How to Measure Success?
What is success –– or failure — for that matter? This will depend on the metrics you take into account for your different techniques. Thus leads, or sales, should not necessarily define your website’s success. This will depend on the set of metrics that you have set to gauge success/failure. In organic search analytics for instance, we examine the amount of non-branded keywords that are sending traffic to your site and how quickly the traffic’s volume is going up. For email, we prefer the click-thru rates, for paid media plans the metrics we calculate are how further the customer goes ahead of the landing page that’s associated with the advertisement. These metrics, normally referred to as KPI or Key Performance Indicators, frequently fluctuate, depending upon the company, channel and how success is defined. Whatever be the KPI, it must be measurable and thus measured.
You must have multiple strategies in place and not one grand one. Of course, if you have great strategy, it’s terrific. But since many changes have to be made to it in time, its value can fall quickly. Therefore, it’s better to build multiple strategies which can be tested, measured and which adapt fast. Since you are creating ideas and not dogmas, you must produce strategies that solve problems, like attaining objectives by communicating with persons you wish to reach out to. Also, you should bring your strategies to life. That’s where the ‘digital’ aspect of your strategy will be seen.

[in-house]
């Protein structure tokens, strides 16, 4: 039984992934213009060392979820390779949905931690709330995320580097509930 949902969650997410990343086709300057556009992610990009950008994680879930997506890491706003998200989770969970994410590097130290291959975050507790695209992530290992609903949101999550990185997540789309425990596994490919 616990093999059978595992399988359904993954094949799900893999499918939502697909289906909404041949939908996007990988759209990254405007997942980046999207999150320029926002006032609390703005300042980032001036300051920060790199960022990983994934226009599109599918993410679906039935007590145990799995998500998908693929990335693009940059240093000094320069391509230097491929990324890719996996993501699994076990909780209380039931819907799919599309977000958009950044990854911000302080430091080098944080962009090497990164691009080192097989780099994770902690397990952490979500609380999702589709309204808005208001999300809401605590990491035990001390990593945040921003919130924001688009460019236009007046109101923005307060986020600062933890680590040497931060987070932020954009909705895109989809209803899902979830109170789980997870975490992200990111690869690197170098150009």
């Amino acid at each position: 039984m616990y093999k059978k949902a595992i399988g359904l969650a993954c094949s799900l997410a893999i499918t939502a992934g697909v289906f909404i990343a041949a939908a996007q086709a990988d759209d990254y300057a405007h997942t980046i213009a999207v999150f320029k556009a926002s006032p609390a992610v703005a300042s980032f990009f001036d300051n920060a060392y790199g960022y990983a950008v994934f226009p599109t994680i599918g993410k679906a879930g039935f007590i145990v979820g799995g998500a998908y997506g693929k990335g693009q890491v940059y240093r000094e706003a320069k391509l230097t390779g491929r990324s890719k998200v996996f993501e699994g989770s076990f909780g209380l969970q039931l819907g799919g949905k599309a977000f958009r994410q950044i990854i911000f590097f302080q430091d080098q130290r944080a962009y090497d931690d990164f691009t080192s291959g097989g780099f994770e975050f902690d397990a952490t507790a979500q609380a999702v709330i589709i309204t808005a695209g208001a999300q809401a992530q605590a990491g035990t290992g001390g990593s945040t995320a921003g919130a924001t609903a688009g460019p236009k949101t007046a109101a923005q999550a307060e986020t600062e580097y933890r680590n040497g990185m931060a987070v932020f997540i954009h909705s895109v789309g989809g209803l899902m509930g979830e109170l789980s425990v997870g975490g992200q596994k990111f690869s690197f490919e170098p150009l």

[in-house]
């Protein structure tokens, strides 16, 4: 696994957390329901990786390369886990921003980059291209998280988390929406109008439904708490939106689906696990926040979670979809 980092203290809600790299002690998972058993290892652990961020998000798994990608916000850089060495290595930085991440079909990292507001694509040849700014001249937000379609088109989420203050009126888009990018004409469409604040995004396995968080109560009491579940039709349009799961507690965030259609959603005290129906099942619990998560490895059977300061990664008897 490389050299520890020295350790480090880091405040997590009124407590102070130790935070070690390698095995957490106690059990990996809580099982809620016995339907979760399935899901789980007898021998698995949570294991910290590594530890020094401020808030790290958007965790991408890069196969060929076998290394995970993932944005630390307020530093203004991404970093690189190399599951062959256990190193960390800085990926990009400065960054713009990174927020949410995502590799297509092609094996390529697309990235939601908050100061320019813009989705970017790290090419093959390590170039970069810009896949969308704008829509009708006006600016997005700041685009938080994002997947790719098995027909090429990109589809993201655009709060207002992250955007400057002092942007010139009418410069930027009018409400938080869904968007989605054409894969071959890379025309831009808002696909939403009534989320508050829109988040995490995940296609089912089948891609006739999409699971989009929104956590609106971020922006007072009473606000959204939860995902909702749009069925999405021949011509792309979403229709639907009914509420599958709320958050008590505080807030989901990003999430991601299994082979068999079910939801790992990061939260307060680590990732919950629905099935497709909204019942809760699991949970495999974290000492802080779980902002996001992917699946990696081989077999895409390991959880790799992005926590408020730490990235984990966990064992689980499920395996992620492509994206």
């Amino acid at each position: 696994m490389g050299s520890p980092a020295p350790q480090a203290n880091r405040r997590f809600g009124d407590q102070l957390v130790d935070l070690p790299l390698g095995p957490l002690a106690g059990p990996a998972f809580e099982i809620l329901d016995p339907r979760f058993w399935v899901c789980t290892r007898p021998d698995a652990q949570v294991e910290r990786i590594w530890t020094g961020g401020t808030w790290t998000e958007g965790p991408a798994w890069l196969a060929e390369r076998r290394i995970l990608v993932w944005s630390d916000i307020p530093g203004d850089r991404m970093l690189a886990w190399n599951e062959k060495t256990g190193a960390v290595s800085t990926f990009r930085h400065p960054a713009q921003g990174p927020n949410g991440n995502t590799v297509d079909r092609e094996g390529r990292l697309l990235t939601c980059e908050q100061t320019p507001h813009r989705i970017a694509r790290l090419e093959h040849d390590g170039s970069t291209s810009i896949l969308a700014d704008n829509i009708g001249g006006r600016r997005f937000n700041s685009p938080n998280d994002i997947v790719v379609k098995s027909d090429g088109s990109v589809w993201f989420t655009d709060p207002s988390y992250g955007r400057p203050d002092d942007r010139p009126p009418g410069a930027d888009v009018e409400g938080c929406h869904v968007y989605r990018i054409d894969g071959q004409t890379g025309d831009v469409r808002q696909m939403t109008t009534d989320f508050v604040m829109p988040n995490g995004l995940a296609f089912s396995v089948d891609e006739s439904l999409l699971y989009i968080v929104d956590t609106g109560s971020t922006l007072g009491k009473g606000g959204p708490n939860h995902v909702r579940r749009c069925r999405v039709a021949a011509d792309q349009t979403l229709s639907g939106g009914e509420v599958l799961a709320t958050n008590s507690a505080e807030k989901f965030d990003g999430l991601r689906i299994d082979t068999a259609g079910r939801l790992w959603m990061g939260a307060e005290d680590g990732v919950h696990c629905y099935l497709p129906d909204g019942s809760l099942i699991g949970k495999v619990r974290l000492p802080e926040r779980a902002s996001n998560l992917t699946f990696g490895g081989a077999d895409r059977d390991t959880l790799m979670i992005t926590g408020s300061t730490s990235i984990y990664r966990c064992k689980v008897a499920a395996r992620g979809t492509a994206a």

If you have some ideas on digital strategies please share them in the comments column. Hope my post has given you some insights into this subject.
It seems like one of the things that often makes or breaks a marketing campaign is the level of research and understanding that goes into it. A lot of people seem to underestimate the complexities of online marketing, and don’t really understand how a lot of the systems work. Without understanding, they can’t make the most of them.
This post is an informative one that I think people would be well served by reading before they jump in. It covers well some of the things that people need to be thinking about and have plans for, even if they might not have realized at first that it might be a concern.